Because we are." The very next day, I was in the Urgent Care, having my heart stopped, loaded into an ambulance, and off to the ER.
I had my 6th episode of tachycardia, but they couldn't get it under control by normal means. My heart was pounding out a pretty steady 215 bpm for about an hour and half, so they decided to stop it and let it reset itself.
Before they did that, they were able to catch it on the ECG (EKG), and saw that I a have an extra node. It's called Atrioventricular nodal reentrant tachycardia or AVNRT. Here is a description:
AVNRT is caused by an abnormal or extra electrical pathway in the heart, a kind of "short circuit." Electrical pathways in the heart consist of microscopic muscle fibers that conduct electrical impulses. Normally, a single electrical pathway allows impulses to travel from the upper to the lower chambers. An extra electrical pathway in the AV node allows those impulses to travel backward at the same time, starting another heartbeat. During AVNRT the electrical impulses continuously go around the two pathways. This is known as "reentry" and can lead to a very fast heart rate.I saw the cardiologist on Friday, and he recommended ablation surgery, where they go in and, basically, burn off the offending pathway(s). I went ahead and scheduled it, I mean, who wants to have to go to Urgent Care and have an ambulance show up with paramedics (bless their hearts, they were sweet!) who stop your heart then send you to the
Now, I'm leaning away from it. I'd like to try least invasive first--removing ALL stimulants, lowering my stress through meditation, and taking a beta blocker. What I have, supposedly, won't kill you, but the "cure" has its own set of risks: stroke, heart attack, permanent need for a pacemaker. Also, many commenters said their offending pathway grew back after about a decade.
If you've had any experience with this, please share in the comments. I'd love to hear it.
Would a Horse Fall Off a Cliff?
over the skinner's slack length of lead
but into the pack lines over Otto's back
to tangle and thrash and send the whole
entwined line of them down the slope of diminishing scree.
Elegy for Otto the Mule by Robert Wrigley (excerpt)
I'm not sure if it was that poem, or a few bad steps by Cowboy on a steep cliff trail, that got me wondering if a horse would actually step off a cliff. Years ago, I asked my friend and trainer, who regularly rides the steep cliffs in search of cows that wander away from their herds, and her answer was absolutely, yes. Every once in a while she had a green horse, who didn't pay attention to the trail, step off, lose its balance and careen down a draw. None of them were ever seriously hurt, and she always jumped off before going down with them.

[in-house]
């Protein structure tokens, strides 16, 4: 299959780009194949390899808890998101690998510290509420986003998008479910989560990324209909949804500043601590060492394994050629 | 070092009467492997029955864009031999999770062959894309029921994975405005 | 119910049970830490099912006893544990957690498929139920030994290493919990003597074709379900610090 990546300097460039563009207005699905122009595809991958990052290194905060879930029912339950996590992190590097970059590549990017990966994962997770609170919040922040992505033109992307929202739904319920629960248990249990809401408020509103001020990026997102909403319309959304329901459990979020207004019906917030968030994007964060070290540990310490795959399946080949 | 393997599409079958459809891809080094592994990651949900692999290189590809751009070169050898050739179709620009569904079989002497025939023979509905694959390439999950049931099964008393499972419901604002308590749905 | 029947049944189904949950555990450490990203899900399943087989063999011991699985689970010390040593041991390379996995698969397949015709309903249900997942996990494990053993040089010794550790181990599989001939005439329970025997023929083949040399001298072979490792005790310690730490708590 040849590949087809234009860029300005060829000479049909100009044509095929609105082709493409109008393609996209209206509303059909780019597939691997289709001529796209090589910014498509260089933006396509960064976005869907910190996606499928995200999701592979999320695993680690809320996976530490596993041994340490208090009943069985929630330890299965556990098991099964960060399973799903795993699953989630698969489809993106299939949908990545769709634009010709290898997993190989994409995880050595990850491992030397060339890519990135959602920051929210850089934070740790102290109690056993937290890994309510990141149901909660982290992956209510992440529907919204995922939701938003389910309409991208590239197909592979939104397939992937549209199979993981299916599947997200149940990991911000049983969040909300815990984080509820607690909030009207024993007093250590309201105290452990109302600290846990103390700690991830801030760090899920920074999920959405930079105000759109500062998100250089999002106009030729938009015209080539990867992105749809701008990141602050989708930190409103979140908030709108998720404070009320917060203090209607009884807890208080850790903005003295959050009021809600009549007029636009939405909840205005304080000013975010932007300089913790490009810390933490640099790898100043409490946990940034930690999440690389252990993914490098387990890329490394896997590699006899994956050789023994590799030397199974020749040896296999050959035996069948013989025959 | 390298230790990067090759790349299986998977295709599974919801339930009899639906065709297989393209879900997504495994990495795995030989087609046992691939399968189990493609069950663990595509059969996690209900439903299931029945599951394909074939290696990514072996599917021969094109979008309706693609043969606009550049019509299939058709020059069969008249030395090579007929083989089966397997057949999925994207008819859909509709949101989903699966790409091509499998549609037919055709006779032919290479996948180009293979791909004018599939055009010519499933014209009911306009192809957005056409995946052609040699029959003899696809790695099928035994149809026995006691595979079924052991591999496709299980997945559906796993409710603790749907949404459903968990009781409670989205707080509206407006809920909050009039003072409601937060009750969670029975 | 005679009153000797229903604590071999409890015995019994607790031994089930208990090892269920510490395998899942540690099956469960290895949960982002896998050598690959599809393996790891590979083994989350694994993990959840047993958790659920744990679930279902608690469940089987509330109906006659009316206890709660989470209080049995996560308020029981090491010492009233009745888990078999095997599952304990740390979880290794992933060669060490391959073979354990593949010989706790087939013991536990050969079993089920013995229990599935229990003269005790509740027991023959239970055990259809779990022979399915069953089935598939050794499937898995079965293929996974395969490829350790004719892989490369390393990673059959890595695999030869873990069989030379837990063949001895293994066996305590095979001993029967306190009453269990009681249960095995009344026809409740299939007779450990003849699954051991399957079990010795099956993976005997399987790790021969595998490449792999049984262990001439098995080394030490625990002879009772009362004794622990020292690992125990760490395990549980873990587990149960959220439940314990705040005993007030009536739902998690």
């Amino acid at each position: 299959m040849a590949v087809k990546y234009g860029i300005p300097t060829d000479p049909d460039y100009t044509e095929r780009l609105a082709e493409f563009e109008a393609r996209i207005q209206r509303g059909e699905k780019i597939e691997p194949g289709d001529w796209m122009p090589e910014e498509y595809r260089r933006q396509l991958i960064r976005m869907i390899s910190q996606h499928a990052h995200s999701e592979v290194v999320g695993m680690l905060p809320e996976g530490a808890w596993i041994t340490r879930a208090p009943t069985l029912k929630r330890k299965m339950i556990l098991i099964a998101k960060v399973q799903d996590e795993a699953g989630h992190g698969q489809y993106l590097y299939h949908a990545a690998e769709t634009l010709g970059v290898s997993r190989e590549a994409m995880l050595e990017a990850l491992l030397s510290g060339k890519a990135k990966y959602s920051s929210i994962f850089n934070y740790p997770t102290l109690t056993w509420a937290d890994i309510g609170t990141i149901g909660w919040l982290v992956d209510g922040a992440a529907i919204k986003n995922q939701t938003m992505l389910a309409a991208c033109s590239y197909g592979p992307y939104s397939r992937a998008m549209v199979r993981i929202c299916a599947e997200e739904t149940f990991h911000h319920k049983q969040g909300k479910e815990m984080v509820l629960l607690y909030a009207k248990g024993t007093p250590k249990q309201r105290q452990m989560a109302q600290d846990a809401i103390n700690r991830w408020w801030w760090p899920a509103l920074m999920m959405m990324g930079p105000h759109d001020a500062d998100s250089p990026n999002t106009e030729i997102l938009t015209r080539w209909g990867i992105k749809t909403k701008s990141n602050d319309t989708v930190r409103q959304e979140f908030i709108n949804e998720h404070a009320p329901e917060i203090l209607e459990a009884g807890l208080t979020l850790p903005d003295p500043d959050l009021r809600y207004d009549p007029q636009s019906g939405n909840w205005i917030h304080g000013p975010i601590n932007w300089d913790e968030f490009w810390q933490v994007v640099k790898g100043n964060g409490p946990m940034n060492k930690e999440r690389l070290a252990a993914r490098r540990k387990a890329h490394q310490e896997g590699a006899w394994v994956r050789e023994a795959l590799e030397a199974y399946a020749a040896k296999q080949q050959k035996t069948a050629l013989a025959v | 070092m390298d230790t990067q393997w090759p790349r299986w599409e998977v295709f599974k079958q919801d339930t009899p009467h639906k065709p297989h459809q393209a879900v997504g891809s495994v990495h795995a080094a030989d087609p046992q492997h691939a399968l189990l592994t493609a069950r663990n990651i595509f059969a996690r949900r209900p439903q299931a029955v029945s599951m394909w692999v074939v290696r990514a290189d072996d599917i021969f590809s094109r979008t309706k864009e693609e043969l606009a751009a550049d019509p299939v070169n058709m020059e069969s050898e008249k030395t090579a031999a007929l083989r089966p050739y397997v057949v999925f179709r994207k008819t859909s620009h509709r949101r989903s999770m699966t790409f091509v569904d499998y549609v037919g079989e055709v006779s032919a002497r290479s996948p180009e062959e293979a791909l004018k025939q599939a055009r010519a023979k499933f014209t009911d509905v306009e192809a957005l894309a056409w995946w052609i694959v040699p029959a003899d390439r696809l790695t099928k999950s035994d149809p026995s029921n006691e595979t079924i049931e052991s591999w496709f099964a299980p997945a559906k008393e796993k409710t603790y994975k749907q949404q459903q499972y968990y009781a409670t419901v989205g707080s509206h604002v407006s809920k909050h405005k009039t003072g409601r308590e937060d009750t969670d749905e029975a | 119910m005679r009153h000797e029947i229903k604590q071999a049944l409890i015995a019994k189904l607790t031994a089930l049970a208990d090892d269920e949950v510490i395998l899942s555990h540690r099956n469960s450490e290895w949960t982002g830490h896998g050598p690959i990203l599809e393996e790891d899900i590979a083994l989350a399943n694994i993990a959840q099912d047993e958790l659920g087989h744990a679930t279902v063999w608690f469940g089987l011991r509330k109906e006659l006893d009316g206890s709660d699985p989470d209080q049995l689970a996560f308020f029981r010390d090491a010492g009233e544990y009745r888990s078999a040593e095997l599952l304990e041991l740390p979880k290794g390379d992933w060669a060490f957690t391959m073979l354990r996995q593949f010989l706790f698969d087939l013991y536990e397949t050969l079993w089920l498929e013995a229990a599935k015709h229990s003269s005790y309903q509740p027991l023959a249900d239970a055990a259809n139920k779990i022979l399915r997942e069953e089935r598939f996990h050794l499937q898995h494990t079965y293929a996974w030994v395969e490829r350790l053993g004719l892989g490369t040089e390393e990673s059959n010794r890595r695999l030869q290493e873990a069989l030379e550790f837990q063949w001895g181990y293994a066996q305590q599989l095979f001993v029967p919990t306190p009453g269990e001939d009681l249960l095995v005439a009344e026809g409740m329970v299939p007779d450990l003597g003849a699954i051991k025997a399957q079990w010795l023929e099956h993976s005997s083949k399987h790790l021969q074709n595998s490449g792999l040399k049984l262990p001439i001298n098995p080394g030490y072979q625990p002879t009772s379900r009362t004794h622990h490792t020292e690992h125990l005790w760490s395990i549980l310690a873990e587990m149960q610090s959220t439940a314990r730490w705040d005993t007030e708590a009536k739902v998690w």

Yesterday, I didn't plan to confront all my fears, but there is something a night like Wednesday does to you in making your fears seem much smaller--or, at least, the way around them much more necessary AND clear.
I ride Leah at Riverside State Park a lot, but the one area of the park I have avoided is the steep descent to the river and the narrow switchback trail along the hillside. (pictured above). I've ridden it a hundred times on Cowboy who, through much practice, has become a pro at traversing the steep trails. Leah, on the other hand, has a bad habit of always looking up the hillside, as if she's looking for that deer to come thrashing out of the serviceberry or sagebrush. That's all fine, IF she'd look at the trail, too.
At the worst part of the trail, I got off and walked her. (That's my safe way around). She did, indeed, take bad steps off the trail--as I suspected she would--but she was able to stay upright without the weight of a rider to balance. I remounted where the hillside wasn't as steep. All in all, it was a great, SAFE training experience. I hope to do it a few more times this year.
Riding Beautiful Girl
No surprise, after traversing the steep switchbacks, I was ready to tackle riding Bee.
I started the day with asking her to self-load into the trailer. She will self-load her front feet, but not her back. It's as if she's saying, I want to do what you're asking, but I don't want to give my consent to being fully loaded and hauled away. Eventually, however, with a little patience, she did self-load fully by just being pointed in from her side.
The next step was ground work with the bridle and bit. She's still in that chewy stage where she's thinking a lot about the bit and worrying about how to carry it. My answer to that is lots of work while wearing it.
And then, I made the decision to ride her bareback. My plan was that any time she froze or felt bucky, I could get off and work her from the ground and then remount. I've worked on bareback riding all year, and I feel pretty well balanced now. It also has the advantage of letting me feel the nerves, and tenseness, in her back--and quickly make adjustments.
The first few steps were the scariest, but when we got to moving--all at the walk--I started to get a sense of her and what she's about.
1. She's not sure of why we're doing it.
2. She's not soft to the bit.
3. She doesn't feel the partnership when I'm on her back and out of her sight.
4. She's ready for a fight.
On the positive side:
1. She's willing to take the chance.
2. She wants to please.
3. She's thinking it through.
4. She gives me information, through her body, so I can avoid a fight.
This was the first time she had been ridden since her bucking incident. At one point, her feet stopped, I asked for forward, and she started to back up instead. I could feel her back tense. I slid off her back, worked her from the ground, and remounted. She went forward nicely.
My plan is to continue riding her in small increments and fill in all those gaps above--purpose, softness, willingness, and trust.
I don't think getting off at sticky points will cause her to be more sticky IF I continue to stay calm and work her from the ground, and get back on.